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Development of materials, such as catalysts, accelerated by AI accurately predicting their functions without extensive prior knowledge


It is widely recognized that the accuracy of AI-based predictions depends on the volume of training data. However, Professor Toshiaki Taniike and his colleagues from the Materials Chemistry Frontier Research Area at the Japan Advanced Institute of Science and Technology (JAIST), in collaboration with Professor Keisuke Takahashi from the Faculty of Science at Hokkaido University, have developed an automatic feature engineering technique. This technique facilitates highly accurate predictions of material functions using machine learning, even without extensive prior knowledge of the subjects. The study was published in the online edition of Communications Chemistry.

Improving feature engineering through active learning.
Provided by the Japan Advanced Institute of Science and Technology (JAIST)

Machine learning, including AI, is increasingly used to expedite research and development in practical materials, such as catalysts. This process involves utilizing data to train machines and variables (descriptors) to describe the materials and predict their functions. In particular, for accurately predicting the functions of unknown materials, it is crucial to have material descriptors that efficiently and comprehensively capture factors influencing the functions.

Traditionally, these descriptors were designed based on the profound domain knowledge of individual researchers on the subjects. Machine learning has not been fully applicable in areas with insufficient accumulated knowledge.

The research group developed a general-purpose automatic feature engineering (AFE) technique that enables design of effective descriptors without requiring any prior knowledge about the material of interest. Tailored for small datasets of materials, the AFE technique generates a large number of candidate descriptors from general physicochemical properties relating to elements and like factors through mathematical operations, allowing the machine to select descriptors relevant to the target materials. If each descriptor candidate is considered as a "hypothesis" that can explain the function of a material, then the AFE technique can be regarded as a hypothesis screening method that generates numerous hypotheses on the computer and selects the important ones.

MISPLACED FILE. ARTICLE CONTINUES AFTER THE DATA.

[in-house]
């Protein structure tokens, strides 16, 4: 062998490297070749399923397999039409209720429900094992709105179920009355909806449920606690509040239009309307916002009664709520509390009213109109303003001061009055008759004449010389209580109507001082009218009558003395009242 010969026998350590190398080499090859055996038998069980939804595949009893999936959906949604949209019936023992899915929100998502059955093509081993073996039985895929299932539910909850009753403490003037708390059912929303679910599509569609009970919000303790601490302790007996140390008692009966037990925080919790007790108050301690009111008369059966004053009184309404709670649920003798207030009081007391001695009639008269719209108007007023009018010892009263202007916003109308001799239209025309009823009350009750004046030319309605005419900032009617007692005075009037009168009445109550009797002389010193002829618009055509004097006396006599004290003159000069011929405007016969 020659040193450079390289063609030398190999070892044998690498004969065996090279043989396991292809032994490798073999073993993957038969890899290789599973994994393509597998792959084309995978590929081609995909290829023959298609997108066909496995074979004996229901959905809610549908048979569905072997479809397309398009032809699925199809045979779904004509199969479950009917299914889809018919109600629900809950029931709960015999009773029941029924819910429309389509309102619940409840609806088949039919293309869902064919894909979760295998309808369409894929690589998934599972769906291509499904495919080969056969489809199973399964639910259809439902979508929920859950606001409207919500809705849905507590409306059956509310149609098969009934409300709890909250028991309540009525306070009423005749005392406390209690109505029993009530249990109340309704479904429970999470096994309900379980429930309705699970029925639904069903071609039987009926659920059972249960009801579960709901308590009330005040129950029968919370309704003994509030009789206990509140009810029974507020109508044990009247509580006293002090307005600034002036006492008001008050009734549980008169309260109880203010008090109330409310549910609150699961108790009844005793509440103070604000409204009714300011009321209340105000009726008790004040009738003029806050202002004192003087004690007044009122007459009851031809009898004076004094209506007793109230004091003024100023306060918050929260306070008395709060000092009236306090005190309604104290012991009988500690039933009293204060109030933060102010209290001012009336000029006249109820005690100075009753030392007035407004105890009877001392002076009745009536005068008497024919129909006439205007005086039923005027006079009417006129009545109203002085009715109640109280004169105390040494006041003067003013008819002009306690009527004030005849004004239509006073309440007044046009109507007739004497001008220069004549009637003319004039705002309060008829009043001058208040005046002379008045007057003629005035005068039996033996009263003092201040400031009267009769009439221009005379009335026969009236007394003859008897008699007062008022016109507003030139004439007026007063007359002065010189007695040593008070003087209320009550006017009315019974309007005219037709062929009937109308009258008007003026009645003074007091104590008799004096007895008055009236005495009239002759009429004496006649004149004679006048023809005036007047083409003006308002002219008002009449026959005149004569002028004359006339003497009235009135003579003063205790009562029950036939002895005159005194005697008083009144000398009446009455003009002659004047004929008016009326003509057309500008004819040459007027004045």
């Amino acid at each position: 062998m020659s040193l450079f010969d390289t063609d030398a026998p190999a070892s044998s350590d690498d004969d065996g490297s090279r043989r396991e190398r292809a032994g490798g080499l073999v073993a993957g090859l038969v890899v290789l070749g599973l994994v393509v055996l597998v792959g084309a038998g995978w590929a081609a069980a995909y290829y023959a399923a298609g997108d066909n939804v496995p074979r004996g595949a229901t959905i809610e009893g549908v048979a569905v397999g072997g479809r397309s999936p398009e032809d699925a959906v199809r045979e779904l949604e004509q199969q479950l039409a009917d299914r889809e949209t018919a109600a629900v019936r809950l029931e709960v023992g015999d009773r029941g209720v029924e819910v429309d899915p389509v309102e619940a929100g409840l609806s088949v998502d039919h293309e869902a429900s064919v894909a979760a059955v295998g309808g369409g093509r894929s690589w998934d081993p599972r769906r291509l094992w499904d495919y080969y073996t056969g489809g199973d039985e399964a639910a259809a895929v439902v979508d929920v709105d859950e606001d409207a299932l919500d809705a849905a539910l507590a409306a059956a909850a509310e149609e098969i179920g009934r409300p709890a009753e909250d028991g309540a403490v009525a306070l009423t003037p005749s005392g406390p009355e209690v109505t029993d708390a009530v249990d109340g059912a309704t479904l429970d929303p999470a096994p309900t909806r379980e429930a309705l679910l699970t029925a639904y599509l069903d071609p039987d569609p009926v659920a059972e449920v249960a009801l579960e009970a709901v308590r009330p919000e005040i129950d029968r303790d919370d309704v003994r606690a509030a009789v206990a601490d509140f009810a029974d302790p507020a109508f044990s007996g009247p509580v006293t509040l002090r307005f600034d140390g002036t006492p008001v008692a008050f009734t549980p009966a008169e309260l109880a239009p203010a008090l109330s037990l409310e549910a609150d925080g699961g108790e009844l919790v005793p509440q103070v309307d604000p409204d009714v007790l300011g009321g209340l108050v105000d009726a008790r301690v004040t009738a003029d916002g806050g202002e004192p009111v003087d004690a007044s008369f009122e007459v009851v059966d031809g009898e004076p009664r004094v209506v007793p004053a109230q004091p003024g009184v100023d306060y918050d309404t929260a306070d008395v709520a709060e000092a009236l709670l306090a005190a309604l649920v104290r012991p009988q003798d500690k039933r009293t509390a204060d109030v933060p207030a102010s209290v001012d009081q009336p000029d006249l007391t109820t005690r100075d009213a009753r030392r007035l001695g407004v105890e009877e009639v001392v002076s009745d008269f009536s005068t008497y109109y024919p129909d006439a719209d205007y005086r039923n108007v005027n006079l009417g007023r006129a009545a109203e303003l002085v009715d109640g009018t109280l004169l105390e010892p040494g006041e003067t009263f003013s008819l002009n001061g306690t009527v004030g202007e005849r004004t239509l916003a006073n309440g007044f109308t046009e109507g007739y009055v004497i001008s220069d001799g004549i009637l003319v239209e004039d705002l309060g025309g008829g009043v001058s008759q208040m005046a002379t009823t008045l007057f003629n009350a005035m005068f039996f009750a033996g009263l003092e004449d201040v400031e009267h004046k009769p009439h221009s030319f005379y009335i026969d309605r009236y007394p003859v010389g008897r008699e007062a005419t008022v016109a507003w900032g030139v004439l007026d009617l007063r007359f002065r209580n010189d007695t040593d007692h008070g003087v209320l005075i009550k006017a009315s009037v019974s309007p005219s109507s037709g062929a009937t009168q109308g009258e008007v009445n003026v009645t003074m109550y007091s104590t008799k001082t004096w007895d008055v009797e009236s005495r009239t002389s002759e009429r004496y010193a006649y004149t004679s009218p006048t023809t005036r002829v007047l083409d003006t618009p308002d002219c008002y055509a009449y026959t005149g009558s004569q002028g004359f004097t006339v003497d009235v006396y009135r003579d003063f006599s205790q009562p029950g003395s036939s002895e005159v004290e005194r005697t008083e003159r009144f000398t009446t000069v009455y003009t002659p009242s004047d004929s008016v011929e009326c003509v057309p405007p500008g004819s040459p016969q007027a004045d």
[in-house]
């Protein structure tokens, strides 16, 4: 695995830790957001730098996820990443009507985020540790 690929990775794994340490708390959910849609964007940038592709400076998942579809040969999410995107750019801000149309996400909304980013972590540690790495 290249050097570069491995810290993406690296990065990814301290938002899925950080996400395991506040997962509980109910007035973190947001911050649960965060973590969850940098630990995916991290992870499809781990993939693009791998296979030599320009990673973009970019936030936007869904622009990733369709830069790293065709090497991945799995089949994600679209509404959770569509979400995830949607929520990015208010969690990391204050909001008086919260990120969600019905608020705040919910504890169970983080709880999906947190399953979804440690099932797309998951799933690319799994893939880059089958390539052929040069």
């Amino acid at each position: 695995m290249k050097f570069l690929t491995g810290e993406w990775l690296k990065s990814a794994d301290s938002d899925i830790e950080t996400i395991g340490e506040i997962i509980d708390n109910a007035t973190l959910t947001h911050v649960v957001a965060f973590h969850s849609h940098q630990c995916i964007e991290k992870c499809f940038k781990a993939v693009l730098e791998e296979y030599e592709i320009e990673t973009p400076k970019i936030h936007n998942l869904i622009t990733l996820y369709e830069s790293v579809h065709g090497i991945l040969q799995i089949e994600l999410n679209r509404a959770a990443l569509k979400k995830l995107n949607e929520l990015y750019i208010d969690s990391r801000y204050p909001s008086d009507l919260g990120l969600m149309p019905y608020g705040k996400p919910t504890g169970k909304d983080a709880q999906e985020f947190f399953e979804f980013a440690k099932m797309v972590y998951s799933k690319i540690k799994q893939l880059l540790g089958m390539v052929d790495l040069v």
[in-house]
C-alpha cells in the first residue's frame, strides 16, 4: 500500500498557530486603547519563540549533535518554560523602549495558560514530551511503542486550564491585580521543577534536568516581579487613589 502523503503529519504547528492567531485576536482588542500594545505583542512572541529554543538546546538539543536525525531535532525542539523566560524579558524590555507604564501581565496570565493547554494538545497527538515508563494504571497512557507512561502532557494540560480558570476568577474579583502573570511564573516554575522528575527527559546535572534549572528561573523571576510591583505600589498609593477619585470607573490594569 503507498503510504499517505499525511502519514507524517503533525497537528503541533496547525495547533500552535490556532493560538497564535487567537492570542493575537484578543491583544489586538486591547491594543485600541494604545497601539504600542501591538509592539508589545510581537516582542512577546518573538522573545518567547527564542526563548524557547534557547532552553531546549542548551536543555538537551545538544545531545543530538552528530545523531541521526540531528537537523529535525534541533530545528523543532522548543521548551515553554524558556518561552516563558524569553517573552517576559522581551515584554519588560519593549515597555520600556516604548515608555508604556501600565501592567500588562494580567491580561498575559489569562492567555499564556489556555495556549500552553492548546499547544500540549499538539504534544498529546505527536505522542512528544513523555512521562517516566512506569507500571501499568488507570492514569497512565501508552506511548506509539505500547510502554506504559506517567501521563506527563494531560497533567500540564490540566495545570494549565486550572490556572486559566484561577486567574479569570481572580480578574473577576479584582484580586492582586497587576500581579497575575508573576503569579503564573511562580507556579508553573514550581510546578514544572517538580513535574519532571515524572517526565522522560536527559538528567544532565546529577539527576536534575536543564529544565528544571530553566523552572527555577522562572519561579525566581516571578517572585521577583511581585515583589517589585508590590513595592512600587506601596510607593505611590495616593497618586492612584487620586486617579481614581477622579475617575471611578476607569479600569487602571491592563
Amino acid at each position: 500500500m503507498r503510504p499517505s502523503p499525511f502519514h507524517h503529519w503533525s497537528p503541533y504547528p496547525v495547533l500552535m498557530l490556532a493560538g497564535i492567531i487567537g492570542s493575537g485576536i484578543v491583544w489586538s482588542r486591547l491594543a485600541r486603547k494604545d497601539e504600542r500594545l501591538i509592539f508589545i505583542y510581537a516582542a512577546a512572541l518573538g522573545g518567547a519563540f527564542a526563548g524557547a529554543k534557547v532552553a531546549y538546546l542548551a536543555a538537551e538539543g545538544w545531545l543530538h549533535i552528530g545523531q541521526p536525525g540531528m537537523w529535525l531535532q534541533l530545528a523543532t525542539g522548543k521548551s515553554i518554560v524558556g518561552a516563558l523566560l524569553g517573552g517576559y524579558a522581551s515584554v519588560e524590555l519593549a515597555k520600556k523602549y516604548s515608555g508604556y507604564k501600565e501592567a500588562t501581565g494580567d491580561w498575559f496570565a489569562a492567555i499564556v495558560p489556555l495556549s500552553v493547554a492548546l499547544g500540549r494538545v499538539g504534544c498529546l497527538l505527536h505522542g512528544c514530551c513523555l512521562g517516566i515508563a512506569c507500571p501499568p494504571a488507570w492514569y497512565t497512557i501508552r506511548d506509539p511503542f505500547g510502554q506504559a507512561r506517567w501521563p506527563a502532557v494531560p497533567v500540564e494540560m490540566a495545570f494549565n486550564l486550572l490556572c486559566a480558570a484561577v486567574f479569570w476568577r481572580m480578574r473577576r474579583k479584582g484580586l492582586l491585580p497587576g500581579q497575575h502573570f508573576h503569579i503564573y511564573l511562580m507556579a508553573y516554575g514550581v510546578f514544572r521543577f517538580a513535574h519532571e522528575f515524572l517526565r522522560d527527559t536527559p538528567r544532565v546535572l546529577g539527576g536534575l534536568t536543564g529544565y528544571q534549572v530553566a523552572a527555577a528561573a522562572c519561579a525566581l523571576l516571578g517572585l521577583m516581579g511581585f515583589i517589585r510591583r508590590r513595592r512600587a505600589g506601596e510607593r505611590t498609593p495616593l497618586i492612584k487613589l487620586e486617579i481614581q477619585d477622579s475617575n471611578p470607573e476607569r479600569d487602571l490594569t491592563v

For distinct targets, including the oxidative coupling of methane, the conversion of ethanol to butadiene, and light-off temperatures in three-way catalysis, the AFE technique demonstrated far superior prediction accuracy over traditional methods, which rely on elemental compositions of catalysts as descriptors. Moreover, when combined with high-throughput experimentation, this approach enabled the machine to accurately recognize catalyst designs, proving its versatility. It finally succeeded in pinpoint prediction of, at an accuracy rate of 83%, various high-performance catalysts with a low similarity level.

The success of this method was underpinned by the high-throughput experimental technique developed by Taniike's group and the high-quality catalyst data it generated.

The AFE technique is highly versatile, and its applications extend beyond catalysts. It can be readily used for various material targets by simply changing the training datasets. The research group highlighted that, by integrating the AFE technique with high-throughput experiments and farthest point sampling, it becomes feasible to efficiently discover candidate materials from an immensely vast feature space, potentially containing billions of different materials, without needing any prior knowledge or hypotheses. As a next step, the AFE technique will be made available as software, facilitating its widespread implementation in society.

Journal Information
Publication: Communications Chemistry
Title: Automatic feature engineering for catalyst design using small data without prior knowledge of target catalysis
DOI: 10.1038/s42004-023-01086-y

This article has been translated by JST with permission from The Science News Ltd. ( Unauthorized reproduction of the article and photographs is prohibited.

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